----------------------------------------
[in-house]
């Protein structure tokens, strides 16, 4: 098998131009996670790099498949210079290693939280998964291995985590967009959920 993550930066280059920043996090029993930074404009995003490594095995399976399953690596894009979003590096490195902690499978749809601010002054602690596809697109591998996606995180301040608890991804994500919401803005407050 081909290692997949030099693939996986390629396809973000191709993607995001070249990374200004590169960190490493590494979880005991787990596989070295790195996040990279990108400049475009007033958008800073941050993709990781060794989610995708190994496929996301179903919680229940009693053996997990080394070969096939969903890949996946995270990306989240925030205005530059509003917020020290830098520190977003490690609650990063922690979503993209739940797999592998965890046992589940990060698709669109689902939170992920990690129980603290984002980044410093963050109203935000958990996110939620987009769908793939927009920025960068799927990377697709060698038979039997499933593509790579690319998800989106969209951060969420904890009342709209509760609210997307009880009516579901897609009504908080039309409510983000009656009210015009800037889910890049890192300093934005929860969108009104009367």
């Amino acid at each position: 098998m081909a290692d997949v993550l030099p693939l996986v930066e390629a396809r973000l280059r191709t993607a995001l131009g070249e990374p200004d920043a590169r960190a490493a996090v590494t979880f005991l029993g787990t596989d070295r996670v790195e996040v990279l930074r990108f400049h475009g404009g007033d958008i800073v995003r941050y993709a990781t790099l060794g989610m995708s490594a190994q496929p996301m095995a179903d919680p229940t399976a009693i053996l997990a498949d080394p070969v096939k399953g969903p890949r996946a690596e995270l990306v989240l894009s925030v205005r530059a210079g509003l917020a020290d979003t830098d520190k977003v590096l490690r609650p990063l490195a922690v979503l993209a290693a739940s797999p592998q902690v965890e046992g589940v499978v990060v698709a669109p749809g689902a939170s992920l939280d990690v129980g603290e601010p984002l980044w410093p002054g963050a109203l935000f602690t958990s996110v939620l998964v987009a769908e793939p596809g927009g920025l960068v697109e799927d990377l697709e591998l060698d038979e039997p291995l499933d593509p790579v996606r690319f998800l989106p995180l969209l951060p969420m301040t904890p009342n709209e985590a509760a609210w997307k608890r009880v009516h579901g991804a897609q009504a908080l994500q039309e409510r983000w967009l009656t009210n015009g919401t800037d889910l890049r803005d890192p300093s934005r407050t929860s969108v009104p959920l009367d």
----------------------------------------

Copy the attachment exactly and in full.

[in-house]
């Protein structure tokens, strides 16, 4: 098998131009996670790099498949210079290693939280998964291995985590967009959920 993550930066280059920043996090029993930074404009995003490594095995399976399953690596894009979003590096490195902690499978749809601010002054602690596809697109591998996606995180301040608890991804994500919401803005407050 081909290692997949030099693939996986390629396809973000191709993607995001070249990374200004590169960190490493590494979880005991787990596989070295790195996040990279990108400049475009007033958008800073941050993709990781060794989610995708190994496929996301179903919680229940009693053996997990080394070969096939969903890949996946995270990306989240925030205005530059509003917020020290830098520190977003490690609650990063922690979503993209739940797999592998965890046992589940990060698709669109689902939170992920990690129980603290984002980044410093963050109203935000958990996110939620987009769908793939927009920025960068799927990377697709060698038979039997499933593509790579690319998800989106969209951060969420904890009342709209509760609210997307009880009516579901897609009504908080039309409510983000009656009210015009800037889910890049890192300093934005929860969108009104009367």
């Amino acid at each position: 098998m081909a290692d997949v993550l030099p693939l996986v930066e390629a396809r973000l280059r191709t993607a995001l131009g070249e990374p200004d920043a590169r960190a490493a996090v590494t979880f005991l029993g787990t596989d070295r996670v790195e996040v990279l930074r990108f400049h475009g404009g007033d958008i800073v995003r941050y993709a990781t790099l060794g989610m995708s490594a190994q496929p996301m095995a179903d919680p229940t399976a009693i053996l997990a498949d080394p070969v096939k399953g969903p890949r996946a690596e995270l990306v989240l894009s925030v205005r530059a210079g509003l917020a020290d979003t830098d520190k977003v590096l490690r609650p990063l490195a922690v979503l993209a290693a739940s797999p592998q902690v965890e046992g589940v499978v990060v698709a669109p749809g689902a939170s992920l939280d990690v129980g603290e601010p984002l980044w410093p002054g963050a109203l935000f602690t958990s996110v939620l998964v987009a769908e793939p596809g927009g920025l960068v697109e799927d990377l697709e591998l060698d038979e039997p291995l499933d593509p790579v996606r690319f998800l989106p995180l969209l951060p969420m301040t904890p009342n709209e985590a509760a609210w997307k608890r009880v009516h579901g991804a897609q009504a908080l994500q039309e409510r983000w967009l009656t009210n015009g919401t800037d889910l890049r803005d890192p300093s934005r407050t929860s969108v009104p959920l009367d």